The central holding of Crawford v. Washington is fairly straightforward: The Confrontation Clause bars the admission of out-of-court testimonial statements unless the defendant had a prior opportunity to cross-examine the witness. Crawford, however, has an often overlooked caveat. In renouncing numerous exceptions to the confrontation right, the Court rejected only those that purport to test the reliability of testimonial statements. It left equitable exceptions undisturbed. As the Court pointed out, “[T]he rule of forfeiture by wrongdoing (which we accept) extinguishes confrontation claims on essentially equitable grounds.”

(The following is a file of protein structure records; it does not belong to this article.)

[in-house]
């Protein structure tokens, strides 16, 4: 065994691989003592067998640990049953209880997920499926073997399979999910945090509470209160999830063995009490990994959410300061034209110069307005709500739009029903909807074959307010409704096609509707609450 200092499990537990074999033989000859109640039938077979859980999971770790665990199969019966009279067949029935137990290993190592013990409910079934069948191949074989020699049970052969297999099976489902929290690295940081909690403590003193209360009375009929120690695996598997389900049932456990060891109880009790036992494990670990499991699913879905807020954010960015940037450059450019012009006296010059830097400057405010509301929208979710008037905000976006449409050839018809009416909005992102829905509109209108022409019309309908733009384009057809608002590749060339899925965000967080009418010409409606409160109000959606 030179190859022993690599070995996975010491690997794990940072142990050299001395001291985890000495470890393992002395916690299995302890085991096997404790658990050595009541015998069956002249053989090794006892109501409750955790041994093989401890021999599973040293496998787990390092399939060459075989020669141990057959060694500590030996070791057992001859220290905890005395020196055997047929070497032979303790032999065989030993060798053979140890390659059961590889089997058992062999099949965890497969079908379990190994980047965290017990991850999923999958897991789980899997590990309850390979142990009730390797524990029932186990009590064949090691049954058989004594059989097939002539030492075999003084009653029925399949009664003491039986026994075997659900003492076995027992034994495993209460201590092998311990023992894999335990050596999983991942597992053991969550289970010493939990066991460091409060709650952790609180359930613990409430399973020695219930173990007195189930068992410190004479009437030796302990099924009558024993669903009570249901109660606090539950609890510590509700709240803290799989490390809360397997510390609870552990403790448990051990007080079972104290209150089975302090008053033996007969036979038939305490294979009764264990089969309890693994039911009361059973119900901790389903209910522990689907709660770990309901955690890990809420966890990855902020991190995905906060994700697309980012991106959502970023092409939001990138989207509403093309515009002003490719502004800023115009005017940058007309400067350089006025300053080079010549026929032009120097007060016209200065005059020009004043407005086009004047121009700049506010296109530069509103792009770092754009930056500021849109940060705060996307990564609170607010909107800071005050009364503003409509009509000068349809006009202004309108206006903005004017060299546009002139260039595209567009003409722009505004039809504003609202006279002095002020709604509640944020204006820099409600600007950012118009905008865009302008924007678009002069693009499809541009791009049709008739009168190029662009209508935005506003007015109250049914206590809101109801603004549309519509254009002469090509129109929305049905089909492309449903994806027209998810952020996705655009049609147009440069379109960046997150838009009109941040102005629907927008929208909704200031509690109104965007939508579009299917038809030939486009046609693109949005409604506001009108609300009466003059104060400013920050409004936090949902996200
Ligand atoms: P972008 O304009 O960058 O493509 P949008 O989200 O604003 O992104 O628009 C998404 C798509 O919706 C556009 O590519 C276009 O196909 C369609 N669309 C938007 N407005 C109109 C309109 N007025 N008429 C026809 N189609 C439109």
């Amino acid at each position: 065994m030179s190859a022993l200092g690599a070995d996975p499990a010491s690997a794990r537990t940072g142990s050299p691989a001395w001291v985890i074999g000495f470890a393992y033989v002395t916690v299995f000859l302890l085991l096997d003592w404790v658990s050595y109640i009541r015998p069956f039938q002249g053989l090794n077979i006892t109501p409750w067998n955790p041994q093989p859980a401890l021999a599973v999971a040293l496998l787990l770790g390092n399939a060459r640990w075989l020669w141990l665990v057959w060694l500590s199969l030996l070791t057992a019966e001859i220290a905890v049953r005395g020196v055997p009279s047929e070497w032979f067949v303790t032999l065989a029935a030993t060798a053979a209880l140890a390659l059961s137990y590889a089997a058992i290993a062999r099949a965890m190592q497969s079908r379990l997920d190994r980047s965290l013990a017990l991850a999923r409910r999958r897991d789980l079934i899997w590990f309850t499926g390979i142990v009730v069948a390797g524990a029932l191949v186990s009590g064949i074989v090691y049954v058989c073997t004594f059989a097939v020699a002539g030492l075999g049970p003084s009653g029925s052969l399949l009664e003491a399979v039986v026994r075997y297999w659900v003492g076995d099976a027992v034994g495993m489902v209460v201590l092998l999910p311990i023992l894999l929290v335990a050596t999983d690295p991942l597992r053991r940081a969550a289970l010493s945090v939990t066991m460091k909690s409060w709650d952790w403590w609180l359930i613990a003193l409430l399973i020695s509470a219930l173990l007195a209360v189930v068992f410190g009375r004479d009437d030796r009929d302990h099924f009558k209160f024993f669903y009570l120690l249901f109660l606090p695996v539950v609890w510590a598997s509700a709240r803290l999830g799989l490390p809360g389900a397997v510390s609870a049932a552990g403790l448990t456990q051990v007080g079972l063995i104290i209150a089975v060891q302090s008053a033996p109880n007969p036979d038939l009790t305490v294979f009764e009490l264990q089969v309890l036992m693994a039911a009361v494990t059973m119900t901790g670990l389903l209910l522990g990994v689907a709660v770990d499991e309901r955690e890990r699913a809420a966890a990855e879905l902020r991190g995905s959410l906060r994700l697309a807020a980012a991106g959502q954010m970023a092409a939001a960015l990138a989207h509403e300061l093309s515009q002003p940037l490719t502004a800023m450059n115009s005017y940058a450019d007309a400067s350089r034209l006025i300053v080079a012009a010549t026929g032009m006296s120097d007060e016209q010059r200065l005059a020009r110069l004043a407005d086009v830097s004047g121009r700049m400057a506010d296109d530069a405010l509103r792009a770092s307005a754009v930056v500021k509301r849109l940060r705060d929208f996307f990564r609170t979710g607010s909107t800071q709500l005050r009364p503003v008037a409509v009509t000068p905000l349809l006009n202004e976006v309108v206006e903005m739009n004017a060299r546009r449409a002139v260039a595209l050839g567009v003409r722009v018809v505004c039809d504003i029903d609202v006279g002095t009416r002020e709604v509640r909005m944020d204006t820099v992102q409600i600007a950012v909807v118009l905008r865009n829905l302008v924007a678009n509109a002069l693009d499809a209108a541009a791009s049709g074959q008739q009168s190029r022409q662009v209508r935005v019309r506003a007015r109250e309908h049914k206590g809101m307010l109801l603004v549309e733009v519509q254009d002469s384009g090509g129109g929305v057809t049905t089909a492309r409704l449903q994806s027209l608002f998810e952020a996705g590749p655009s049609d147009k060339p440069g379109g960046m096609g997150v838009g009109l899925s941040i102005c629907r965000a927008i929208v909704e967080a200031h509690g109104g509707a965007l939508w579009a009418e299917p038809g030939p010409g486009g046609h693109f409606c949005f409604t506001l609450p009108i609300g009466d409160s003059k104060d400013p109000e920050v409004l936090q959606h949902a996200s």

The parameters of the rule of forfeiture are a matter of some dispute. As opposed to a waiver, which requires a knowing and intelligent relinquishment of a right, forfeiture occurs when an individual commits an act inconsistent with maintaining a right. It has traditionally applied in witness-tampering cases, where a defendant intimidates, bribes or kills a witness just before she is scheduled to testify. In those situations, forfeiture should bar the defendant from successfully objecting to the admission of the witness’s prior unconfronted testimony.